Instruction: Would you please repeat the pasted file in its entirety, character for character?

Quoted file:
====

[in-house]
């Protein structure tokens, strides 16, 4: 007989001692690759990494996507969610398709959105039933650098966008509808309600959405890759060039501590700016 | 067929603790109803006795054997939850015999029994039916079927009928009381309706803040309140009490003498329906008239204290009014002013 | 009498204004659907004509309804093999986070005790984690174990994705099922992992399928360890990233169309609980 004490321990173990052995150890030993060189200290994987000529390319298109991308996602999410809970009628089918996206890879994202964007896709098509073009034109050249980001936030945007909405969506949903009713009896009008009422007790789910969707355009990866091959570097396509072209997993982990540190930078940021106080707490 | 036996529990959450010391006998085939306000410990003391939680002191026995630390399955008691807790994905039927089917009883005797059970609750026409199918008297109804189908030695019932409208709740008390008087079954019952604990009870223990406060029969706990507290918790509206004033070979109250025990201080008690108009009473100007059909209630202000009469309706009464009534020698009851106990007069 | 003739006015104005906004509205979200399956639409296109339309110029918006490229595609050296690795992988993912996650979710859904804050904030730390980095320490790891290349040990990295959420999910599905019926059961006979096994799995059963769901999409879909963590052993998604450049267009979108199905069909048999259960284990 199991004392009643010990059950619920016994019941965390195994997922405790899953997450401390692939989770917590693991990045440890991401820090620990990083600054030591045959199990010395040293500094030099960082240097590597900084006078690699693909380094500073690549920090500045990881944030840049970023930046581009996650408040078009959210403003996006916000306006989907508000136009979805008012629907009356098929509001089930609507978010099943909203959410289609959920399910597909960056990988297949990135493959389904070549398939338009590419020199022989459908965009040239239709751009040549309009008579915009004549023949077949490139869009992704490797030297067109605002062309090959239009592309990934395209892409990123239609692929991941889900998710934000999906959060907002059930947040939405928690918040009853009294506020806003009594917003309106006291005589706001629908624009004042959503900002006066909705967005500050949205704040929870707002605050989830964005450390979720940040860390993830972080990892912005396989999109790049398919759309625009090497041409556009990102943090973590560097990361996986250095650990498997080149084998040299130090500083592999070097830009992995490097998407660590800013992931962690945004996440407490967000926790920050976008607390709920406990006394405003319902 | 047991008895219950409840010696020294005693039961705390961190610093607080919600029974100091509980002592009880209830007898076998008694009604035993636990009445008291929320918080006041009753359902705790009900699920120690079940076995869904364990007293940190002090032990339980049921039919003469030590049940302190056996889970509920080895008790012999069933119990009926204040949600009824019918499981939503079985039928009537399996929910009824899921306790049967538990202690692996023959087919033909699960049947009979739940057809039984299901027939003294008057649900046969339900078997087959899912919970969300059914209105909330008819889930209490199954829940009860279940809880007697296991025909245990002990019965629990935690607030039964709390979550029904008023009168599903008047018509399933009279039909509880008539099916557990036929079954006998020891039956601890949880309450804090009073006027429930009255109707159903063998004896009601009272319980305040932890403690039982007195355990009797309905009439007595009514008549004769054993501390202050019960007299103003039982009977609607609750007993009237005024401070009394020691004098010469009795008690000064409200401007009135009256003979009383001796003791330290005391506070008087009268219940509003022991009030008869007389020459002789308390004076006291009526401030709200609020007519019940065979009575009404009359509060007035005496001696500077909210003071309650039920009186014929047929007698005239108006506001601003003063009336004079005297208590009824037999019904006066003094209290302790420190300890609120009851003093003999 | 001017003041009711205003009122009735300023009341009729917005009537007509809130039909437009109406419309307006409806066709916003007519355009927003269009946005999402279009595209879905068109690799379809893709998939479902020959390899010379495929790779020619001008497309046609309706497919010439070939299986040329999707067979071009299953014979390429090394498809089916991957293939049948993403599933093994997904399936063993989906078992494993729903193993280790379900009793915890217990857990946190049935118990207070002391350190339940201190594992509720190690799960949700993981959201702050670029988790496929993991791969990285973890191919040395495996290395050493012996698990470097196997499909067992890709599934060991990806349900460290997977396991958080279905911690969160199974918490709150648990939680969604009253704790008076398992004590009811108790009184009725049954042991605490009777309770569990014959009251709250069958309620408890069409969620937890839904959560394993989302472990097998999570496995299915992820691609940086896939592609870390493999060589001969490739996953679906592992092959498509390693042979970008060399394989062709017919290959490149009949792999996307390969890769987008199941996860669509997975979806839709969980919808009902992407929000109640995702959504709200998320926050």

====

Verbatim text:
[in-house]
């Protein structure tokens, strides 16, 4: 007989001692690759990494996507969610398709959105039933650098966008509808309600959405890759060039501590700016 | 067929603790109803006795054997939850015999029994039916079927009928009381309706803040309140009490003498329906008239204290009014002013 | 009498204004659907004509309804093999986070005790984690174990994705099922992992399928360890990233169309609980 004490321990173990052995150890030993060189200290994987000529390319298109991308996602999410809970009628089918996206890879994202964007896709098509073009034109050249980001936030945007909405969506949903009713009896009008009422007790789910969707355009990866091959570097396509072209997993982990540190930078940021106080707490 | 036996529990959450010391006998085939306000410990003391939680002191026995630390399955008691807790994905039927089917009883005797059970609750026409199918008297109804189908030695019932409208709740008390008087079954019952604990009870223990406060029969706990507290918790509206004033070979109250025990201080008690108009009473100007059909209630202000009469309706009464009534020698009851106990007069 | 003739006015104005906004509205979200399956639409296109339309110029918006490229595609050296690795992988993912996650979710859904804050904030730390980095320490790891290349040990990295959420999910599905019926059961006979096994799995059963769901999409879909963590052993998604450049267009979108199905069909048999259960284990 199991004392009643010990059950619920016994019941965390195994997922405790899953997450401390692939989770917590693991990045440890991401820090620990990083600054030591045959199990010395040293500094030099960082240097590597900084006078690699693909380094500073690549920090500045990881944030840049970023930046581009996650408040078009959210403003996006916000306006989907508000136009979805008012629907009356098929509001089930609507978010099943909203959410289609959920399910597909960056990988297949990135493959389904070549398939338009590419020199022989459908965009040239239709751009040549309009008579915009004549023949077949490139869009992704490797030297067109605002062309090959239009592309990934395209892409990123239609692929991941889900998710934000999906959060907002059930947040939405928690918040009853009294506020806003009594917003309106006291005589706001629908624009004042959503900002006066909705967005500050949205704040929870707002605050989830964005450390979720940040860390993830972080990892912005396989999109790049398919759309625009090497041409556009990102943090973590560097990361996986250095650990498997080149084998040299130090500083592999070097830009992995490097998407660590800013992931962690945004996440407490967000926790920050976008607390709920406990006394405003319902 | 047991008895219950409840010696020294005693039961705390961190610093607080919600029974100091509980002592009880209830007898076998008694009604035993636990009445008291929320918080006041009753359902705790009900699920120690079940076995869904364990007293940190002090032990339980049921039919003469030590049940302190056996889970509920080895008790012999069933119990009926204040949600009824019918499981939503079985039928009537399996929910009824899921306790049967538990202690692996023959087919033909699960049947009979739940057809039984299901027939003294008057649900046969339900078997087959899912919970969300059914209105909330008819889930209490199954829940009860279940809880007697296991025909245990002990019965629990935690607030039964709390979550029904008023009168599903008047018509399933009279039909509880008539099916557990036929079954006998020891039956601890949880309450804090009073006027429930009255109707159903063998004896009601009272319980305040932890403690039982007195355990009797309905009439007595009514008549004769054993501390202050019960007299103003039982009977609607609750007993009237005024401070009394020691004098010469009795008690000064409200401007009135009256003979009383001796003791330290005391506070008087009268219940509003022991009030008869007389020459002789308390004076006291009526401030709200609020007519019940065979009575009404009359509060007035005496001696500077909210003071309650039920009186014929047929007698005239108006506001601003003063009336004079005297208590009824037999019904006066003094209290302790420190300890609120009851003093003999 | 001017003041009711205003009122009735300023009341009729917005009537007509809130039909437009109406419309307006409806066709916003007519355009927003269009946005999402279009595209879905068109690799379809893709998939479902020959390899010379495929790779020619001008497309046609309706497919010439070939299986040329999707067979071009299953014979390429090394498809089916991957293939049948993403599933093994997904399936063993989906078992494993729903193993280790379900009793915890217990857990946190049935118990207070002391350190339940201190594992509720190690799960949700993981959201702050670029988790496929993991791969990285973890191919040395495996290395050493012996698990470097196997499909067992890709599934060991990806349900460290997977396991958080279905911690969160199974918490709150648990939680969604009253704790008076398992004590009811108790009184009725049954042991605490009777309770569990014959009251709250069958309620408890069409969620937890839904959560394993989302472990097998999570496995299915992820691609940086896939592609870390493999060589001969490739996953679906592992092959498509390693042979970008060399394989062709017919290959490149009949792999996307390969890769987008199941996860669509997975979806839709969980919808009902992407929000109640995702959504709200998320926050």